The Dogs play GWS this week in Canberra with the Wooden Spoon on offer – something both sides are presumably desperate to avoid, with not even a decent draft boon available from finishing last.

7. Fremantle

After a long difficult slog, with several stars on the sidelines, the Dockers finally recorded their first win. Kara Donnellan led from the front, and has likely cemented her spot in the AFLW Team of the Year.

The Dockers have a chance to spoil the Demons’ final hopes this weekend if they can manage a second win on the run. If they are badly beaten by the Dees, and the Bulldogs win a close one, the Wooden Spoon could also still be theirs.

8. GWS

Of all the teams in season one of the AFLW, the Giants may be the most unpredictable. When they are switched on, GWS can eke out a solid performance, as they did against the Blues, Dockers and Demons. When they aren’t, blowouts like last week’s or the matches against the Crows and Lions tend to happen . Next season should be better for the Giants, as they should have a second marquee ready to go from the start, and can hope for better luck on the health side of things.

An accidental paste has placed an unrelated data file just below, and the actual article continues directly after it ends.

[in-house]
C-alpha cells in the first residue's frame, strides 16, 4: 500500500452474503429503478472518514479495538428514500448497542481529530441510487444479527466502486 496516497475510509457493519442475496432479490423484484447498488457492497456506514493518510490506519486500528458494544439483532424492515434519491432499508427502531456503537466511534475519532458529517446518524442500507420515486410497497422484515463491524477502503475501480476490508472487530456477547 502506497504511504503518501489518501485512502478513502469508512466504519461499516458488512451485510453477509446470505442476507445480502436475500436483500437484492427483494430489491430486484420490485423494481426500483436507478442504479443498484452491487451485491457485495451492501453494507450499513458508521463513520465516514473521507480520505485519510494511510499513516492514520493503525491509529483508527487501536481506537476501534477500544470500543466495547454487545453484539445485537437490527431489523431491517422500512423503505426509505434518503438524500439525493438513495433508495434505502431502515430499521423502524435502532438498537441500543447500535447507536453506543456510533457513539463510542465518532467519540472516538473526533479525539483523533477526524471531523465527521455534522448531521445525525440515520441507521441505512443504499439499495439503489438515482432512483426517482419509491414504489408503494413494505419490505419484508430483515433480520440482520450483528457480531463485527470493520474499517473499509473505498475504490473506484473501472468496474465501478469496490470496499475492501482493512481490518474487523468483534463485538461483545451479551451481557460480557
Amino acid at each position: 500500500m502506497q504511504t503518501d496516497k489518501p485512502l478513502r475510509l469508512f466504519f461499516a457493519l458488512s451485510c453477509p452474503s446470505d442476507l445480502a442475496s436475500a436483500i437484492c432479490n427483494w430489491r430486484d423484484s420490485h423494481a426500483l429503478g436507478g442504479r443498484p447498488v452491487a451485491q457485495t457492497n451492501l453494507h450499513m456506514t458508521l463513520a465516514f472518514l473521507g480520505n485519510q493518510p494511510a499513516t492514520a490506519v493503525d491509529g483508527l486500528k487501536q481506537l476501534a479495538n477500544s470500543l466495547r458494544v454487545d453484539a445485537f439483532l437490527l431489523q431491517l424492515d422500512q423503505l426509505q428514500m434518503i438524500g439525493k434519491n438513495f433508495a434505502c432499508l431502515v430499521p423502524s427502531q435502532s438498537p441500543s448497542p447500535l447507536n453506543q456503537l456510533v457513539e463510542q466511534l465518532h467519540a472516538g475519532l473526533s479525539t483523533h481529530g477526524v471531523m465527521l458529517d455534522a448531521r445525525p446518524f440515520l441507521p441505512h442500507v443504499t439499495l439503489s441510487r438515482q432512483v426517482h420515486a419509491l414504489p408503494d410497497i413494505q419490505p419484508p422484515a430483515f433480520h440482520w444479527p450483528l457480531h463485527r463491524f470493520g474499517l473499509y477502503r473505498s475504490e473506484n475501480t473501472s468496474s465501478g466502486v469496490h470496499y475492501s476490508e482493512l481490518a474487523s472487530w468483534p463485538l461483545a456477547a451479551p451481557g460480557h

Team depth and team bestsr6bests

Round 6 was another week where most of the marquees dominated, and Emma King finally got a nod of recognition from whoever writes the bests lists at afl.com.au.

Carlton again had their elite four players among their bests, but those players were still mostly less impactful than in other weeks given the loss to Fremantle. We’ve noted the concentration of workload in the Blues top end, and the potential drawbacks from that. Fremantle showed them up this week with a wide spread of contributors and plenty of pressure. 74 tackles is the league’s third highest total this season, and was met with just 37 by Carlton. Six Dockers also got into double-digits, while only two Blues did.

Vescio hit her average of seven touches and kicked her 3 goals. Davey’s 14 was well down on her usual 20 while Arnell (8) and Jakobsson (6) did not reach their usual high quality 11 and 10 disposal average. In the end, Carlton couldn’t find other support when their best players were mostly only good, not great.

For Fremantle, a side still hurt by injuries, a big bright spot was their top-up in Alicia Janz being named in the bests. The netball convert Janz is the first top-up to be so named so across the competition. In her second game she showcased her strength and aggression with some of her 8 tackles being huge and impactful ones laid at key moments.

Now let’s look to the team-by-team season tallies:

bestscountr6

We’re down to five players who have featured among their team’s best players every week, and four of them are among the biggest stars identified at the start of the season, VWFL marquees for the Victorian sides.